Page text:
Information agencies, the media, have a great responsibility. A lot of injustice is done when misinformation is given or information is misused. Muslims should be committed to the truth in information. They should promote truthful and honest reporting about everyone, including their enemies. A report coming from a Muslim source should be the most trustworthy report. In a similar way, Muslims should be extremely careful with their actions and reactions. They should not react against everyone without proper evidence.
12. To be humble and have no arrogance
“…And walk not on the earth with conceit and arrogance. Verily, you can neither rend nor penetrate the earth nor can you attain a stature like the mountains in height.” (Qur’an, 17:37)
Moderation and balance is the best thing in one’s behavior as well as in one’s attitude toward others. A Muslim is a dignified person, but he or she is humble. A Muslim is not boastful, arrogant, or vainglorious. A Muslim thanks Allah for all His gifts. For everything, the ultimate praise is for Allah and the real glory belongs to Allah.
These are the basic commitments of Muslims as individuals and as people. These are the principles of wisdom and the universal values of Islam. When they are followed, they bring justice, peace, and happiness in this world and they will indeed bring success and salvation in the Hereafter. Let us all try to make these our real commitments.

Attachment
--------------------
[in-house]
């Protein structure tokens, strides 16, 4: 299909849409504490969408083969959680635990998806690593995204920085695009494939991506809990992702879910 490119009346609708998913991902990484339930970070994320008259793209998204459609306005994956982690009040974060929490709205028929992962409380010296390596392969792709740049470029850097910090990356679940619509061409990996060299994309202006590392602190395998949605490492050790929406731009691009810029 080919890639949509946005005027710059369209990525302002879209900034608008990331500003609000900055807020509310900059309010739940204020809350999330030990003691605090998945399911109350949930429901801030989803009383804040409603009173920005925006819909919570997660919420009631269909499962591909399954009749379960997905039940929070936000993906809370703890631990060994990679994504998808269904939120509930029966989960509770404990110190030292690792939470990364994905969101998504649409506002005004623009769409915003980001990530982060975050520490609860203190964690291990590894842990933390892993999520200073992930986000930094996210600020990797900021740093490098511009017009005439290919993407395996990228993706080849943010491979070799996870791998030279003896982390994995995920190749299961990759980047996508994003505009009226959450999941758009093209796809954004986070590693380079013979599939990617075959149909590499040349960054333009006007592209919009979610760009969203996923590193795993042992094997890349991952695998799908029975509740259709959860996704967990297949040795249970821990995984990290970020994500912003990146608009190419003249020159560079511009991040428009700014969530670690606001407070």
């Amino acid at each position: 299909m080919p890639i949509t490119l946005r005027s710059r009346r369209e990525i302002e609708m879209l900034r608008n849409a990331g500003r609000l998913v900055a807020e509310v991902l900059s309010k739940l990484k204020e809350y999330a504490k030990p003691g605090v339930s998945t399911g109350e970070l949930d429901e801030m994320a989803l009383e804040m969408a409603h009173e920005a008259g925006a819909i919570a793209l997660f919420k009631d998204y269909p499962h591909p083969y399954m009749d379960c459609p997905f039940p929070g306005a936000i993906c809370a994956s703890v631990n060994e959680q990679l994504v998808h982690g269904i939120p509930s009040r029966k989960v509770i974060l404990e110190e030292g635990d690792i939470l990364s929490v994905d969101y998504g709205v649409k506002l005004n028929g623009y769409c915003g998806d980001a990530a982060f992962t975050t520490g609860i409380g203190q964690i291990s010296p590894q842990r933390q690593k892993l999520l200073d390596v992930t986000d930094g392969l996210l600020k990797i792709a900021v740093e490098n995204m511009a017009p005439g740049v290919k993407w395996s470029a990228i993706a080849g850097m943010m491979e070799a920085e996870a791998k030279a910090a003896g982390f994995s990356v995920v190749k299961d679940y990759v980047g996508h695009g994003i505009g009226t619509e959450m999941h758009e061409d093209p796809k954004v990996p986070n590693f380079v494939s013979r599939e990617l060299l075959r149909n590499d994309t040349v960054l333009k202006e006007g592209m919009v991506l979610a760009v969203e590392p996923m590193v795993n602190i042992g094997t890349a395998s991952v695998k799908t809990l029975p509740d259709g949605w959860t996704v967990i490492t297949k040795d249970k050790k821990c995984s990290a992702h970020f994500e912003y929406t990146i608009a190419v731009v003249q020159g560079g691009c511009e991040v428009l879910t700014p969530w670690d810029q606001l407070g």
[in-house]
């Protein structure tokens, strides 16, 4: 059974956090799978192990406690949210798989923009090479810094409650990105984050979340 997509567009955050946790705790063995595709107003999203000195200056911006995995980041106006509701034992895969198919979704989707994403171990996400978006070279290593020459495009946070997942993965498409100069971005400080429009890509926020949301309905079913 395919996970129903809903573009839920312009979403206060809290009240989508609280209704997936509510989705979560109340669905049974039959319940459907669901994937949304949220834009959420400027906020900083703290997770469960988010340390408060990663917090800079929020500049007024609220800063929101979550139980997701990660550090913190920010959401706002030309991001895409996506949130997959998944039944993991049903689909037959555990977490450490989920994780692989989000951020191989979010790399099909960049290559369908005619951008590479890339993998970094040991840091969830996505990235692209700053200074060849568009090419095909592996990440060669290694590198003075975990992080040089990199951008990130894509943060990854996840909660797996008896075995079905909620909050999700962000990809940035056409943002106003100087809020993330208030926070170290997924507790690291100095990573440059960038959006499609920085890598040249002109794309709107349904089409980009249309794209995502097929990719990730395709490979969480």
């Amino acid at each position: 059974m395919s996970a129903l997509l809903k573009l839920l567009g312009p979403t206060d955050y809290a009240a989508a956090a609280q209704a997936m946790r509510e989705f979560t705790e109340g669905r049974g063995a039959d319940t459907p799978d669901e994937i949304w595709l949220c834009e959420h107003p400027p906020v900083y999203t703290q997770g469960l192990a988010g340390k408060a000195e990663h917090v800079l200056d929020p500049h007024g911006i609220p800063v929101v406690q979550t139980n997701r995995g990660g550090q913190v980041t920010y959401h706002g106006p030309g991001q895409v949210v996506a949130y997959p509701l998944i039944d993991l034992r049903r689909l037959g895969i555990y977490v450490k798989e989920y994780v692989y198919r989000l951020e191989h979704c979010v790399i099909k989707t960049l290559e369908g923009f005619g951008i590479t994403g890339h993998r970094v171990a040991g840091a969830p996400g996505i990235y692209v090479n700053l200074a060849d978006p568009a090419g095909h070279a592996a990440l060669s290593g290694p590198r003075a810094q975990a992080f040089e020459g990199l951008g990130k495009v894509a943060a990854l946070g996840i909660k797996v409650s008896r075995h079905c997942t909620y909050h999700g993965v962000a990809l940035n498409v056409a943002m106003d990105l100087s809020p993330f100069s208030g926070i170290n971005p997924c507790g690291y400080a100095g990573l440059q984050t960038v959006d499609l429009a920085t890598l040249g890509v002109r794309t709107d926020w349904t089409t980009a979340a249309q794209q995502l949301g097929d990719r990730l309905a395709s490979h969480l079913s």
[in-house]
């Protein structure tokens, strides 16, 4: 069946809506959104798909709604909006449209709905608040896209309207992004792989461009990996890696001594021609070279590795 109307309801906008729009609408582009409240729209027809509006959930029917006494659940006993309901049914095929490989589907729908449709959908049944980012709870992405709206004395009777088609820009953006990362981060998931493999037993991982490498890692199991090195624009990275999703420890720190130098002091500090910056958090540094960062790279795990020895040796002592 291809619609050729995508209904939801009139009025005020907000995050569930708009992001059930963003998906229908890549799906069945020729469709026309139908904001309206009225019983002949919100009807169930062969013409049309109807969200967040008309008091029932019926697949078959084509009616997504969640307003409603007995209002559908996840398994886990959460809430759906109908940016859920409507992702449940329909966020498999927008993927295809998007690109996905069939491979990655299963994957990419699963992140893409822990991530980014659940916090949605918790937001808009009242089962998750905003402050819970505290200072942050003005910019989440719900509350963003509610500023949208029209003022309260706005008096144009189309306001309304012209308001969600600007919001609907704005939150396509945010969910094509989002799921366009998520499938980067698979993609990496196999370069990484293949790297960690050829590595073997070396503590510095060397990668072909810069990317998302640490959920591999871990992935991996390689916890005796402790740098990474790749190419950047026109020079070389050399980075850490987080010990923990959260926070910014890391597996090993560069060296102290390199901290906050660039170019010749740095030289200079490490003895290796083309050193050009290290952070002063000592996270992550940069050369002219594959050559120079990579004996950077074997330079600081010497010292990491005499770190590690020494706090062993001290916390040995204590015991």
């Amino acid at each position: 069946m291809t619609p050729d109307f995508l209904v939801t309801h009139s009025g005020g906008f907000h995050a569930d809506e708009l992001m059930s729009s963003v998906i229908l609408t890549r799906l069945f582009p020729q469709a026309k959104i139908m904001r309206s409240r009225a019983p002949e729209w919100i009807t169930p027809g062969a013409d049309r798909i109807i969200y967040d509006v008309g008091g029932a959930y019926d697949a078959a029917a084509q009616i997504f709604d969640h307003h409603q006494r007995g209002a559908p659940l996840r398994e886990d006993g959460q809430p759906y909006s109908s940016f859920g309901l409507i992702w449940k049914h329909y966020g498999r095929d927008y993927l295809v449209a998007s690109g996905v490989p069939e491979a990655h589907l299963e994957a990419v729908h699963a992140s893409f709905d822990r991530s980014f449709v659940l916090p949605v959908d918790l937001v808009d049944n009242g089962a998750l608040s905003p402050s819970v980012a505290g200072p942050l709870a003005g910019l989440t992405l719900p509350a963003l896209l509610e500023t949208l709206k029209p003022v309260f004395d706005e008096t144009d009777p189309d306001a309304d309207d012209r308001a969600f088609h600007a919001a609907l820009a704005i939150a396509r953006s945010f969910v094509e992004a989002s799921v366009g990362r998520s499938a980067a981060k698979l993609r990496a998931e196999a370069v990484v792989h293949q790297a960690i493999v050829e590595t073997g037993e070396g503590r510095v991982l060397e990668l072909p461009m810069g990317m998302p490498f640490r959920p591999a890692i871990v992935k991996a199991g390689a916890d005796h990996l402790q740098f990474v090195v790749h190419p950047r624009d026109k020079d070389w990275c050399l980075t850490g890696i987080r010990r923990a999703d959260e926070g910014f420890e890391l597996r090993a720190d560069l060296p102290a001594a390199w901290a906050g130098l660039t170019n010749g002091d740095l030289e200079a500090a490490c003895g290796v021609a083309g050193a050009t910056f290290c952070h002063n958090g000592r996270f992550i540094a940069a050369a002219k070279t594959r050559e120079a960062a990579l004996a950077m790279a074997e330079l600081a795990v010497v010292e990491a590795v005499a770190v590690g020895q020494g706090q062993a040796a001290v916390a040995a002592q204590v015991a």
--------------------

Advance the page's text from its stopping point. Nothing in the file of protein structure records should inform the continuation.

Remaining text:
THE spirit of Haj is turning to Allah wholeheartedly in humble and passionate yearning and ardent love and devotion. This spirit should rule the hearts of all pilgrims at all times, regardless of gender differences.
Men and women during Haj also share equally in the various dos and don’ts. Both must refrain from all forms of intimate sexual contact with spouses. They also must shun all vain talks, wrangling, and quarrels.
Likewise, both males and females must absolutely avoid using any kind of perfumes or scents, clipping nails, removing, plucking, trimming or shaving of hair, etc.
It is, however, permissible for both males and females during ihram to bathe or take showers or wash.
Likewise, they are permitted to use ordinary shampoos, soaps or creams, lotions, etc. so long as these are not scented.
Specific issues or regulations that concern women exclusively during Haj can be listed as follows:
Unlike men, women are allowed to wear their normal clothes regardless of whether they are sewn or not. There are no restrictions whatsoever on the kind of clothes they can wear during the state of ihram so long as they are not dyed in saffron or scented. Thus it is permissible for them to wear even clothes with colors or designs; although women pilgrims may do well in keeping it simple and avoid attractive designs and colors. After all, it should be noted, the hallmark of Haj is simplicity and humility before the Creator.